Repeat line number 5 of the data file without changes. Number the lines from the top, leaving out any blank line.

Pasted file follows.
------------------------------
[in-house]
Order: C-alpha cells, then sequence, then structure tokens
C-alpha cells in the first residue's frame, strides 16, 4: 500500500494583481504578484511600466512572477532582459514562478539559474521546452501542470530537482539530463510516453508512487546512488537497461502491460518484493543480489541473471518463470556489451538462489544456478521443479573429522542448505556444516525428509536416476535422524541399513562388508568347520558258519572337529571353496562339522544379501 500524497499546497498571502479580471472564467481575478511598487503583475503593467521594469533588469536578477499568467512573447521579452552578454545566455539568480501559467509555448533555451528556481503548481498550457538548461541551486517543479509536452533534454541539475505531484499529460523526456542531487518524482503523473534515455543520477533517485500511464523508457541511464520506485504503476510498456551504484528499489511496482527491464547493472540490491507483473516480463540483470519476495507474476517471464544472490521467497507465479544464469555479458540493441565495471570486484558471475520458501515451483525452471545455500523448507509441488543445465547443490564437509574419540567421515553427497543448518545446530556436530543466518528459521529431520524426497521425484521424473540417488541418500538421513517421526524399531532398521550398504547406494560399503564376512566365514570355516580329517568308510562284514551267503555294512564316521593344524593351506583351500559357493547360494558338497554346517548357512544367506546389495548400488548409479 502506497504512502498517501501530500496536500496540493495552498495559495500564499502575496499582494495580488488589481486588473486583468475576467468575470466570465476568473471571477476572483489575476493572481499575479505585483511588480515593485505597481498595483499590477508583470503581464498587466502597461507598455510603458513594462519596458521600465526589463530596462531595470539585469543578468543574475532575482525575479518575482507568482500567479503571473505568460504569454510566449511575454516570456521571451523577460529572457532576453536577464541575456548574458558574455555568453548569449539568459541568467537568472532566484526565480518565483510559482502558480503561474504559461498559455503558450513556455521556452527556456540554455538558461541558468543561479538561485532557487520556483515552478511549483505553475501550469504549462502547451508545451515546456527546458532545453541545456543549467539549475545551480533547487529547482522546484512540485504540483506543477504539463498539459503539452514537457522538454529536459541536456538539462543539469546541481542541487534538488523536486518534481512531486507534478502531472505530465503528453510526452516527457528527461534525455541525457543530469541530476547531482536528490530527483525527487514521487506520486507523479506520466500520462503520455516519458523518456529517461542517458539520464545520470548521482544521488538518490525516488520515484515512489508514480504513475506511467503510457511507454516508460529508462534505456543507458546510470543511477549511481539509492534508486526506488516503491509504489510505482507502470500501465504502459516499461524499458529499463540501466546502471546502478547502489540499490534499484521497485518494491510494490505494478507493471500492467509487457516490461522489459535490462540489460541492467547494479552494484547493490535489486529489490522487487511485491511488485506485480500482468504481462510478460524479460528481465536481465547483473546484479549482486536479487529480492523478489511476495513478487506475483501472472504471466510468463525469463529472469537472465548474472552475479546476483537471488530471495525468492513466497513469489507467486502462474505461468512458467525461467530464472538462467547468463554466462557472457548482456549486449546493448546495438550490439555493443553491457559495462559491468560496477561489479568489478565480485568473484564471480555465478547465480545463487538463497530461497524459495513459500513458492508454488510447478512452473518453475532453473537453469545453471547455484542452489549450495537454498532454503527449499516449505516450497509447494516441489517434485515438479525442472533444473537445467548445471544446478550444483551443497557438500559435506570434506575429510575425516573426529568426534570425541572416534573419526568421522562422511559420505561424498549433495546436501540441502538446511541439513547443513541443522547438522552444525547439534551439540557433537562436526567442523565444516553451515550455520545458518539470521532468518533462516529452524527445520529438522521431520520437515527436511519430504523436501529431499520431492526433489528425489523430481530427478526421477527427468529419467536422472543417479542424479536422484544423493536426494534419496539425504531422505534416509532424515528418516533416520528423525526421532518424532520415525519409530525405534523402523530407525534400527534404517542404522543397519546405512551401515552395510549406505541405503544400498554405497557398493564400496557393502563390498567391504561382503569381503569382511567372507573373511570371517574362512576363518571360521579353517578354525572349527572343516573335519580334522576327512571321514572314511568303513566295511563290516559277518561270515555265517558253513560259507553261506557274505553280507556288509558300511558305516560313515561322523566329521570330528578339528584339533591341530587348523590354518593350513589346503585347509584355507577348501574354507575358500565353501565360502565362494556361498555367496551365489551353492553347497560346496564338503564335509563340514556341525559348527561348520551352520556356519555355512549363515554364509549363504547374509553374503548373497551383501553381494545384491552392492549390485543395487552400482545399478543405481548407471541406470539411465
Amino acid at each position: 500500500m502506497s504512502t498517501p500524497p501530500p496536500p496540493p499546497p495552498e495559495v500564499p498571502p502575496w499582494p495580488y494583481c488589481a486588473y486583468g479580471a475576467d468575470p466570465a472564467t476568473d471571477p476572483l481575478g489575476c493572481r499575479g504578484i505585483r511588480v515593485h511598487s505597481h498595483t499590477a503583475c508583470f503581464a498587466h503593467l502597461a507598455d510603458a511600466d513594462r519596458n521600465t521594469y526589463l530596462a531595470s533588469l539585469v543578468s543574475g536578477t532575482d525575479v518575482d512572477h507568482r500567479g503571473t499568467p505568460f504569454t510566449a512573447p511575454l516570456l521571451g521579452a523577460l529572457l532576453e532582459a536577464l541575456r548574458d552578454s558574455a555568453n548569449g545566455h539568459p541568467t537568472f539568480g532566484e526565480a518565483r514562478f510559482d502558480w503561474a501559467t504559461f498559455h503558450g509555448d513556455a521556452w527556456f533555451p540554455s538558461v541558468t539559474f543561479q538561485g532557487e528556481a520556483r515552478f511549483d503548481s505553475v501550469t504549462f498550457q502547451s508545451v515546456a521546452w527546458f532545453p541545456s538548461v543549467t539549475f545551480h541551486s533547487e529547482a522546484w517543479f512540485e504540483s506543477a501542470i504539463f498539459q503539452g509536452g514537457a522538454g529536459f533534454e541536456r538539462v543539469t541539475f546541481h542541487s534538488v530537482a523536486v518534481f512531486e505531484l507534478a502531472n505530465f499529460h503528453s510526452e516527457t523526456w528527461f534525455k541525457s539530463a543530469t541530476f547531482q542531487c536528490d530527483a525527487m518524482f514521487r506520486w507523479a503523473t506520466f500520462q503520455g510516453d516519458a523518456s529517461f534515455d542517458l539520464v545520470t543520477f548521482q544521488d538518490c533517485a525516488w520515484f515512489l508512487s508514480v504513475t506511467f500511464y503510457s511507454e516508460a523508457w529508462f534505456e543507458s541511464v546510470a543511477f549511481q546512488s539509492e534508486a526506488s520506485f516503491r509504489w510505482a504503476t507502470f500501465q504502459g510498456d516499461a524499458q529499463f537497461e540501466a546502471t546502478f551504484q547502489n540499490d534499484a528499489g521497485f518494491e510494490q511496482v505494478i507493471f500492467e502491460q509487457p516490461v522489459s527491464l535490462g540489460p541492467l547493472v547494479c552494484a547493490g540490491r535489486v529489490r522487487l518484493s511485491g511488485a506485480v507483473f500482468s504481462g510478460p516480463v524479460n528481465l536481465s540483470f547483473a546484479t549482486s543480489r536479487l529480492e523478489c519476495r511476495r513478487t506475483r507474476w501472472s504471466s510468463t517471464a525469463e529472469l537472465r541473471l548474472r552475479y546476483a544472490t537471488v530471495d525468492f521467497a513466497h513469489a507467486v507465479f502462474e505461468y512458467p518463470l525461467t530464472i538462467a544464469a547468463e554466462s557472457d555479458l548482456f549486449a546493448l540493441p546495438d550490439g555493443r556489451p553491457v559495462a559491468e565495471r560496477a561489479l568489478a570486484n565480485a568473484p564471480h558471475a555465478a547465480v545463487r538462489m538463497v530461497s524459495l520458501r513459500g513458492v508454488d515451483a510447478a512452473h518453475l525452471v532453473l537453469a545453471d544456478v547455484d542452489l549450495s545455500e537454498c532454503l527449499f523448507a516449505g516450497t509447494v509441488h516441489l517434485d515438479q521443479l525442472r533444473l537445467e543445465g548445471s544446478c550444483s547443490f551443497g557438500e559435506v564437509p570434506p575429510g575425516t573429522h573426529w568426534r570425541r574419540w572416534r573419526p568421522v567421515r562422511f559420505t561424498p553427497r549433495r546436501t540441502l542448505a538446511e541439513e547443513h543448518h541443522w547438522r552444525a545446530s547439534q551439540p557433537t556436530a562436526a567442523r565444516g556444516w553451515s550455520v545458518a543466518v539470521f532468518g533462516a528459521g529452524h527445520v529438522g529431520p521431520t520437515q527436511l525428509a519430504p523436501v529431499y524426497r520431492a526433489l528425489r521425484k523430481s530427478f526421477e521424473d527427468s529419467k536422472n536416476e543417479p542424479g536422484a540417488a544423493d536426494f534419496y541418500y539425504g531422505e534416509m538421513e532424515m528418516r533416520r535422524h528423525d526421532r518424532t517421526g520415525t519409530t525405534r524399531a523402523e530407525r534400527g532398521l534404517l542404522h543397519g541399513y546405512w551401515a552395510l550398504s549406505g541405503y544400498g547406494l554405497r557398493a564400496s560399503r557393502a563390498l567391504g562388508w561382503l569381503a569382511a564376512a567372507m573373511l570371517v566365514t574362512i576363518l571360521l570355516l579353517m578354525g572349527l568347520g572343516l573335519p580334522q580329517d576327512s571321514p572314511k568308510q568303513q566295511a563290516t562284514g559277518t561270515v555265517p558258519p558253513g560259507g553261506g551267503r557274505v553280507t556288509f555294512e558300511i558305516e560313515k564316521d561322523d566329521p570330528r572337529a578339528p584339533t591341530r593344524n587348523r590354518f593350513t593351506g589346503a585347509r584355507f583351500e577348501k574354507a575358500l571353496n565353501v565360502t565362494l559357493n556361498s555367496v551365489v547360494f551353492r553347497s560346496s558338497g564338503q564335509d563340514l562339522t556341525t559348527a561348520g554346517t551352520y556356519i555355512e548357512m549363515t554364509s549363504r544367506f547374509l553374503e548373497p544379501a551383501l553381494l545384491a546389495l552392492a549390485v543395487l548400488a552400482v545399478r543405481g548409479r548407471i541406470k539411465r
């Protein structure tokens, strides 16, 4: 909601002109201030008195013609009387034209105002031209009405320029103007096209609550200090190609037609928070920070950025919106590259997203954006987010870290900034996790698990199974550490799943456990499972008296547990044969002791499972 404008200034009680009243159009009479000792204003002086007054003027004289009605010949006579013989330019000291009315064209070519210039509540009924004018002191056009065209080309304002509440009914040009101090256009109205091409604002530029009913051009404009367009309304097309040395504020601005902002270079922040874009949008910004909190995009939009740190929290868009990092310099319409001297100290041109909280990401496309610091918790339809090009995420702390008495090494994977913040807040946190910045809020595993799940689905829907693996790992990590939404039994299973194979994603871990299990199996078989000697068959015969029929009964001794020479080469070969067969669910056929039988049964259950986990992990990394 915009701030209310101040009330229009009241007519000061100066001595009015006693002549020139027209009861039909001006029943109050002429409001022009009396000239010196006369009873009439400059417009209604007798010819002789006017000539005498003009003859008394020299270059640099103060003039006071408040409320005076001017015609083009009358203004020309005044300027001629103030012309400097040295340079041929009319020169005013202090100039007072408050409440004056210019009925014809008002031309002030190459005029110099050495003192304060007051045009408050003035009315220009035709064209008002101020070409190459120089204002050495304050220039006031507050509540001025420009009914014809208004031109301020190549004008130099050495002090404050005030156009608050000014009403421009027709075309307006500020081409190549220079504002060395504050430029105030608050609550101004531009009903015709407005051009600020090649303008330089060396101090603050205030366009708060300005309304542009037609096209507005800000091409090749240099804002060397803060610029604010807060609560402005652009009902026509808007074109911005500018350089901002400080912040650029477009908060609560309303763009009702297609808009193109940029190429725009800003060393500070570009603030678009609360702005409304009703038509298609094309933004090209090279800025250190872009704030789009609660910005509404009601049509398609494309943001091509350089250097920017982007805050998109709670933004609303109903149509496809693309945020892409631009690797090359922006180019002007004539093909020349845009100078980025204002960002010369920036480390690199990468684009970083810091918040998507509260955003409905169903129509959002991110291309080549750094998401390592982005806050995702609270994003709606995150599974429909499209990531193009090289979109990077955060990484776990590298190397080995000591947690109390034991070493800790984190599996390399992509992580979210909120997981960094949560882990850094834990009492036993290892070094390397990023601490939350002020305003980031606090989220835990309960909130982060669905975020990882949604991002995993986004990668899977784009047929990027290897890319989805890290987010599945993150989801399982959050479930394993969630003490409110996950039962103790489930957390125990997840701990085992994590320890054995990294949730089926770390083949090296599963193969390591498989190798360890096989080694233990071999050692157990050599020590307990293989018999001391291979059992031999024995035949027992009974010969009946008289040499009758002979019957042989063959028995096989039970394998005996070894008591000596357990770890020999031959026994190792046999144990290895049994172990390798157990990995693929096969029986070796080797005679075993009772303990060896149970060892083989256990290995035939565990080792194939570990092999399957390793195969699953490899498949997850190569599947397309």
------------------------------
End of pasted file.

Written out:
């Protein structure tokens, strides 16, 4: 909601002109201030008195013609009387034209105002031209009405320029103007096209609550200090190609037609928070920070950025919106590259997203954006987010870290900034996790698990199974550490799943456990499972008296547990044969002791499972 404008200034009680009243159009009479000792204003002086007054003027004289009605010949006579013989330019000291009315064209070519210039509540009924004018002191056009065209080309304002509440009914040009101090256009109205091409604002530029009913051009404009367009309304097309040395504020601005902002270079922040874009949008910004909190995009939009740190929290868009990092310099319409001297100290041109909280990401496309610091918790339809090009995420702390008495090494994977913040807040946190910045809020595993799940689905829907693996790992990590939404039994299973194979994603871990299990199996078989000697068959015969029929009964001794020479080469070969067969669910056929039988049964259950986990992990990394 915009701030209310101040009330229009009241007519000061100066001595009015006693002549020139027209009861039909001006029943109050002429409001022009009396000239010196006369009873009439400059417009209604007798010819002789006017000539005498003009003859008394020299270059640099103060003039006071408040409320005076001017015609083009009358203004020309005044300027001629103030012309400097040295340079041929009319020169005013202090100039007072408050409440004056210019009925014809008002031309002030190459005029110099050495003192304060007051045009408050003035009315220009035709064209008002101020070409190459120089204002050495304050220039006031507050509540001025420009009914014809208004031109301020190549004008130099050495002090404050005030156009608050000014009403421009027709075309307006500020081409190549220079504002060395504050430029105030608050609550101004531009009903015709407005051009600020090649303008330089060396101090603050205030366009708060300005309304542009037609096209507005800000091409090749240099804002060397803060610029604010807060609560402005652009009902026509808007074109911005500018350089901002400080912040650029477009908060609560309303763009009702297609808009193109940029190429725009800003060393500070570009603030678009609360702005409304009703038509298609094309933004090209090279800025250190872009704030789009609660910005509404009601049509398609494309943001091509350089250097920017982007805050998109709670933004609303109903149509496809693309945020892409631009690797090359922006180019002007004539093909020349845009100078980025204002960002010369920036480390690199990468684009970083810091918040998507509260955003409905169903129509959002991110291309080549750094998401390592982005806050995702609270994003709606995150599974429909499209990531193009090289979109990077955060990484776990590298190397080995000591947690109390034991070493800790984190599996390399992509992580979210909120997981960094949560882990850094834990009492036993290892070094390397990023601490939350002020305003980031606090989220835990309960909130982060669905975020990882949604991002995993986004990668899977784009047929990027290897890319989805890290987010599945993150989801399982959050479930394993969630003490409110996950039962103790489930957390125990997840701990085992994590320890054995990294949730089926770390083949090296599963193969390591498989190798360890096989080694233990071999050692157990050599020590307990293989018999001391291979059992031999024995035949027992009974010969009946008289040499009758002979019957042989063959028995096989039970394998005996070894008591000596357990770890020999031959026994190792046999144990290895049994172990390798157990990995693929096969029986070796080797005679075993009772303990060896149970060892083989256990290995035939565990080792194939570990092999399957390793195969699953490899498949997850190569599947397309």